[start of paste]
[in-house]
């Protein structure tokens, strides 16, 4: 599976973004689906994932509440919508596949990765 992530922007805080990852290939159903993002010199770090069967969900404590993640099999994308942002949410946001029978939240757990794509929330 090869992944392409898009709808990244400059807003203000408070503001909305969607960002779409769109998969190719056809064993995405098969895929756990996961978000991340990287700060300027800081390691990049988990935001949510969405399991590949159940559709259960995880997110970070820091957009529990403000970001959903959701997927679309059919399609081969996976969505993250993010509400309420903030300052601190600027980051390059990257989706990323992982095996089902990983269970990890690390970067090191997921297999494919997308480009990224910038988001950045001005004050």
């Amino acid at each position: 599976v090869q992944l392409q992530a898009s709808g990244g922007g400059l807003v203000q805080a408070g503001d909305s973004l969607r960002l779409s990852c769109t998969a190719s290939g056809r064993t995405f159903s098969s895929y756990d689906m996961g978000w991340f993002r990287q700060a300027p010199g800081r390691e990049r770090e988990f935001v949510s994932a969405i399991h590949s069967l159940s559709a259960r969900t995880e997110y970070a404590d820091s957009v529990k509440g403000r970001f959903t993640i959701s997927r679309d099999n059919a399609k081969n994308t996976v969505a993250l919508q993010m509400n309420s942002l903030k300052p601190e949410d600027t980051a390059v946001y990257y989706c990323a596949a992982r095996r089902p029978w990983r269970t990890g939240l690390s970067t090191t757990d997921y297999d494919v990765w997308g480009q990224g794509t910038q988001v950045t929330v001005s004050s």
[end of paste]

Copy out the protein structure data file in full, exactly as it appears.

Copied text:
[in-house]
């Protein structure tokens, strides 16, 4: 599976973004689906994932509440919508596949990765 992530922007805080990852290939159903993002010199770090069967969900404590993640099999994308942002949410946001029978939240757990794509929330 090869992944392409898009709808990244400059807003203000408070503001909305969607960002779409769109998969190719056809064993995405098969895929756990996961978000991340990287700060300027800081390691990049988990935001949510969405399991590949159940559709259960995880997110970070820091957009529990403000970001959903959701997927679309059919399609081969996976969505993250993010509400309420903030300052601190600027980051390059990257989706990323992982095996089902990983269970990890690390970067090191997921297999494919997308480009990224910038988001950045001005004050």
């Amino acid at each position: 599976v090869q992944l392409q992530a898009s709808g990244g922007g400059l807003v203000q805080a408070g503001d909305s973004l969607r960002l779409s990852c769109t998969a190719s290939g056809r064993t995405f159903s098969s895929y756990d689906m996961g978000w991340f993002r990287q700060a300027p010199g800081r390691e990049r770090e988990f935001v949510s994932a969405i399991h590949s069967l159940s559709a259960r969900t995880e997110y970070a404590d820091s957009v529990k509440g403000r970001f959903t993640i959701s997927r679309d099999n059919a399609k081969n994308t996976v969505a993250l919508q993010m509400n309420s942002l903030k300052p601190e949410d600027t980051a390059v946001y990257y989706c990323a596949a992982r095996r089902p029978w990983r269970t990890g939240l690390s970067t090191t757990d997921y297999d494919v990765w997308g480009q990224g794509t910038q988001v950045t929330v001005s004050s």